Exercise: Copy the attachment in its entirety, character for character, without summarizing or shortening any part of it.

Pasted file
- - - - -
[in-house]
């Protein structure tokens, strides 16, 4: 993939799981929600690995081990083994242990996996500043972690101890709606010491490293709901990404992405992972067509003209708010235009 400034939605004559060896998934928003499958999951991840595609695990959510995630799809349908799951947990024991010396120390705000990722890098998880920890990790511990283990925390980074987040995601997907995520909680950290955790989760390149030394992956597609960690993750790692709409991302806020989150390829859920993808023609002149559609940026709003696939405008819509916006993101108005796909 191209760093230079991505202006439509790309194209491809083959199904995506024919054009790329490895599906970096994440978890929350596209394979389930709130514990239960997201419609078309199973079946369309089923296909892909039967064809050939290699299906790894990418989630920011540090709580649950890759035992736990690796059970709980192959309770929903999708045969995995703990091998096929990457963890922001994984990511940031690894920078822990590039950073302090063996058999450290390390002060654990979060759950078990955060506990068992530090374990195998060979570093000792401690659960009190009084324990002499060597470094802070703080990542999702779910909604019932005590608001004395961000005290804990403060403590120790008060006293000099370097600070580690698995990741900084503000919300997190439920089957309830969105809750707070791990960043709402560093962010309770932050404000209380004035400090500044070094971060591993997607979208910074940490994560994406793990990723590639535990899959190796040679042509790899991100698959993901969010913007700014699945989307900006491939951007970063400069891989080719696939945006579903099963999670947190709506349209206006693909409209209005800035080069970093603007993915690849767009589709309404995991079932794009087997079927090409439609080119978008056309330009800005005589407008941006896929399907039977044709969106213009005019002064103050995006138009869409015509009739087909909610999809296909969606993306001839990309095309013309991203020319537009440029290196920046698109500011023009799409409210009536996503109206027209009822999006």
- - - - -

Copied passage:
[in-house]
């Protein structure tokens, strides 16, 4: 993939799981929600690995081990083994242990996996500043972690101890709606010491490293709901990404992405992972067509003209708010235009 400034939605004559060896998934928003499958999951991840595609695990959510995630799809349908799951947990024991010396120390705000990722890098998880920890990790511990283990925390980074987040995601997907995520909680950290955790989760390149030394992956597609960690993750790692709409991302806020989150390829859920993808023609002149559609940026709003696939405008819509916006993101108005796909 191209760093230079991505202006439509790309194209491809083959199904995506024919054009790329490895599906970096994440978890929350596209394979389930709130514990239960997201419609078309199973079946369309089923296909892909039967064809050939290699299906790894990418989630920011540090709580649950890759035992736990690796059970709980192959309770929903999708045969995995703990091998096929990457963890922001994984990511940031690894920078822990590039950073302090063996058999450290390390002060654990979060759950078990955060506990068992530090374990195998060979570093000792401690659960009190009084324990002499060597470094802070703080990542999702779910909604019932005590608001004395961000005290804990403060403590120790008060006293000099370097600070580690698995990741900084503000919300997190439920089957309830969105809750707070791990960043709402560093962010309770932050404000209380004035400090500044070094971060591993997607979208910074940490994560994406793990990723590639535990899959190796040679042509790899991100698959993901969010913007700014699945989307900006491939951007970063400069891989080719696939945006579903099963999670947190709506349209206006693909409209209005800035080069970093603007993915690849767009589709309404995991079932794009087997079927090409439609080119978008056309330009800005005589407008941006896929399907039977044709969106213009005019002064103050995006138009869409015509009739087909909610999809296909969606993306001839990309095309013309991203020319537009440029290196920046698109500011023009799409409210009536996503109206027209009822999006």